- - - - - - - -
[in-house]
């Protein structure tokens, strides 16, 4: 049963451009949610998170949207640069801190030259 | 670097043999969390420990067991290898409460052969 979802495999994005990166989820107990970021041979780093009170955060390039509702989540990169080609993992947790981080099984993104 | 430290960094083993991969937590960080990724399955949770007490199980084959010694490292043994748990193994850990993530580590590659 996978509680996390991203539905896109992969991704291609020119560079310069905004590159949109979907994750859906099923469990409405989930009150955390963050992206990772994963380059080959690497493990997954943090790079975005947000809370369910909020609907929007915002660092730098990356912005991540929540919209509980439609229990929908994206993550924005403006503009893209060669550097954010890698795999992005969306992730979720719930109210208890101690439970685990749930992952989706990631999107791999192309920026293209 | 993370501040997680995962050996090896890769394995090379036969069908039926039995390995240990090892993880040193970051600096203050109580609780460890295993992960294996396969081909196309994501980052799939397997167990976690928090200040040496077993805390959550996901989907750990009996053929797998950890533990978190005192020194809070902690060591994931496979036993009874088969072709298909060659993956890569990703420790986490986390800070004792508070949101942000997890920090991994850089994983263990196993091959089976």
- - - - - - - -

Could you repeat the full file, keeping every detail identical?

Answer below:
[in-house]
């Protein structure tokens, strides 16, 4: 049963451009949610998170949207640069801190030259 | 670097043999969390420990067991290898409460052969 979802495999994005990166989820107990970021041979780093009170955060390039509702989540990169080609993992947790981080099984993104 | 430290960094083993991969937590960080990724399955949770007490199980084959010694490292043994748990193994850990993530580590590659 996978509680996390991203539905896109992969991704291609020119560079310069905004590159949109979907994750859906099923469990409405989930009150955390963050992206990772994963380059080959690497493990997954943090790079975005947000809370369910909020609907929007915002660092730098990356912005991540929540919209509980439609229990929908994206993550924005403006503009893209060669550097954010890698795999992005969306992730979720719930109210208890101690439970685990749930992952989706990631999107791999192309920026293209 | 993370501040997680995962050996090896890769394995090379036969069908039926039995390995240990090892993880040193970051600096203050109580609780460890295993992960294996396969081909196309994501980052799939397997167990976690928090200040040496077993805390959550996901989907750990009996053929797998950890533990978190005192020194809070902690060591994931496979036993009874088969072709298909060659993956890569990703420790986490986390800070004792508070949101942000997890920090991994850089994983263990196993091959089976």